Social media giant Facebook has started rolling out a new, redesigned User Interface (UI), with the option of switching to "Dark Mode" for high contrast social media browsing.
The redesign, which features a reworked layout including a new desktop UI for the user profile, public page, community groups and video feeds, has been made available to users at random for testing and feedback.
The messenger tab has also been extensively reworked and now features bubbles and notification alerts similar to the Messenger app, while the shortcuts, search and fine print options have moved to the extremities. Multiple message windows on the desktop view are no longer a thing -- users will need to minimise each window before opening or replying to another.
In the middle, featuring plenty of negative space on either side, is a home feed that borrows quite a few design elements from Facebook's subsidiary social platform, Instagram. Pages now come with brand new design elements like a faded background that automatically picks a colour from the page's cover image to create a gradient.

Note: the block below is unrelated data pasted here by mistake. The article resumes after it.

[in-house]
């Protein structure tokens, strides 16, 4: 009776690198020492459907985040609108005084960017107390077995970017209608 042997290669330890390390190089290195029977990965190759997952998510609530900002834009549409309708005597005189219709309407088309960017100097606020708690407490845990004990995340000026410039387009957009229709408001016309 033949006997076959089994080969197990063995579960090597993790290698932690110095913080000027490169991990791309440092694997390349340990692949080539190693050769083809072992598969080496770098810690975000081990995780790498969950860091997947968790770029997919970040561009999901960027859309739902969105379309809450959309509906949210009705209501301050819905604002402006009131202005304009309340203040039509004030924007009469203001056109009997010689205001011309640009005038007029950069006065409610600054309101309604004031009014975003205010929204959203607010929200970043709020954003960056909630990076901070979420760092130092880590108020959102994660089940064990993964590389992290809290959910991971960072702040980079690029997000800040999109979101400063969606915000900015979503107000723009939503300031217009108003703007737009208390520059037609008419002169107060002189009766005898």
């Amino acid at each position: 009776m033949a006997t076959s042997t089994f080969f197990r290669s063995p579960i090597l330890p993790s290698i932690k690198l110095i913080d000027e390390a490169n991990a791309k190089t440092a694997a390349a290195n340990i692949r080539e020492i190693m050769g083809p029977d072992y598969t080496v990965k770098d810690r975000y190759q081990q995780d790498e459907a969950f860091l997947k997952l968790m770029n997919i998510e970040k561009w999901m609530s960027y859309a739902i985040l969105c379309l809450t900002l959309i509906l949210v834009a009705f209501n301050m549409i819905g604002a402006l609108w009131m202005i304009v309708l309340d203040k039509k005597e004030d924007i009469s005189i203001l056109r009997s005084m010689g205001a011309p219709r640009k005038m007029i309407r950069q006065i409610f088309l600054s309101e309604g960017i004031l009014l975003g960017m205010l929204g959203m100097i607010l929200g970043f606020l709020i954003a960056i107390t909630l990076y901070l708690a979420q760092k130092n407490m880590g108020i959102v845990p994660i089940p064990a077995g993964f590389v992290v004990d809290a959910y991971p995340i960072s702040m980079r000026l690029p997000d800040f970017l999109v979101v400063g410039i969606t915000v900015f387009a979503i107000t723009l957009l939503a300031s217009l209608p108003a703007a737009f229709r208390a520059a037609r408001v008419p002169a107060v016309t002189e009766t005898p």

The likes of Instagram, YouTube and Twitter have offered users the option of browsing with a dark mode (which experts say reduce eye strain and improve battery life for mobile devices) for years, but Facebook, undoubtedly the most popular social media platform around the world, has so far stayed away from the feature.
While the display width is still full-screen for the update, the reduced home feed width comes with a few image display issues -- standalone wide photos get cropped on either side to fit the square ratio popularised by Instagram and Twitter.
Along with the design updates comes a few functionality additions as well, such as a much-needed "Undo" option that appears and winds down after the user shares a post. While the option of removing embarrassing or compromising messages on Messenger threads was a welcome addition in the recent past, the undo option for post shares is a novel feature.
There is no news on what the mobile app looks like or when Facebook will be rolling out the update and force users to switch to the new layout, but frequent social media users -- including entrepreneurs, media professionals and casual scrollers -- should probably get used to it.